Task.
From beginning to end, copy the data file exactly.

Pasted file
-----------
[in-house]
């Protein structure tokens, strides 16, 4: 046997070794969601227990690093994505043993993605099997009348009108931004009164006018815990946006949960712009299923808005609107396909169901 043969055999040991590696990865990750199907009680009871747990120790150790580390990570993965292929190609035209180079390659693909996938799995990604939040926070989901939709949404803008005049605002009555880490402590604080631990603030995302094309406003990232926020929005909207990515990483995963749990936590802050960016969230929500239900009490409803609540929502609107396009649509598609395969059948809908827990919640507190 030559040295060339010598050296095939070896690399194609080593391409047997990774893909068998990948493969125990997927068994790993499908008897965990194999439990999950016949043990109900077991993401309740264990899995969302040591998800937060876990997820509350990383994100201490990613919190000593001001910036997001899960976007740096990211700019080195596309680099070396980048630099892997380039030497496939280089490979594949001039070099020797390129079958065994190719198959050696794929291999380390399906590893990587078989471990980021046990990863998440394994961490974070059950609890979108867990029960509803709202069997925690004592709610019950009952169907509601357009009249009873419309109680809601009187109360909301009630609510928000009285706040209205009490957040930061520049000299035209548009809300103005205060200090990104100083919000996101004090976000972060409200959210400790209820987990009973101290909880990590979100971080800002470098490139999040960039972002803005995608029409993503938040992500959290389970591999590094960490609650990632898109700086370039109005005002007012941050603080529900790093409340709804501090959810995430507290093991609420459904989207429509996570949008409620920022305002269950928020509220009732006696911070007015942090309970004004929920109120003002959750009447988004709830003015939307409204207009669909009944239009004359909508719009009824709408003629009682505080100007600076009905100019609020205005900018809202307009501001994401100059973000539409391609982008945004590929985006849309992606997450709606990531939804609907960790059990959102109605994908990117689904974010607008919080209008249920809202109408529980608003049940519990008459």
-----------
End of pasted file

[in-house]
């Protein structure tokens, strides 16, 4: 046997070794969601227990690093994505043993993605099997009348009108931004009164006018815990946006949960712009299923808005609107396909169901 043969055999040991590696990865990750199907009680009871747990120790150790580390990570993965292929190609035209180079390659693909996938799995990604939040926070989901939709949404803008005049605002009555880490402590604080631990603030995302094309406003990232926020929005909207990515990483995963749990936590802050960016969230929500239900009490409803609540929502609107396009649509598609395969059948809908827990919640507190 030559040295060339010598050296095939070896690399194609080593391409047997990774893909068998990948493969125990997927068994790993499908008897965990194999439990999950016949043990109900077991993401309740264990899995969302040591998800937060876990997820509350990383994100201490990613919190000593001001910036997001899960976007740096990211700019080195596309680099070396980048630099892997380039030497496939280089490979594949001039070099020797390129079958065994190719198959050696794929291999380390399906590893990587078989471990980021046990990863998440394994961490974070059950609890979108867990029960509803709202069997925690004592709610019950009952169907509601357009009249009873419309109680809601009187109360909301009630609510928000009285706040209205009490957040930061520049000299035209548009809300103005205060200090990104100083919000996101004090976000972060409200959210400790209820987990009973101290909880990590979100971080800002470098490139999040960039972002803005995608029409993503938040992500959290389970591999590094960490609650990632898109700086370039109005005002007012941050603080529900790093409340709804501090959810995430507290093991609420459904989207429509996570949008409620920022305002269950928020509220009732006696911070007015942090309970004004929920109120003002959750009447988004709830003015939307409204207009669909009944239009004359909508719009009824709408003629009682505080100007600076009905100019609020205005900018809202307009501001994401100059973000539409391609982008945004590929985006849309992606997450709606990531939804609907960790059990959102109605994908990117689904974010607008919080209008249920809202109408529980608003049940519990008459």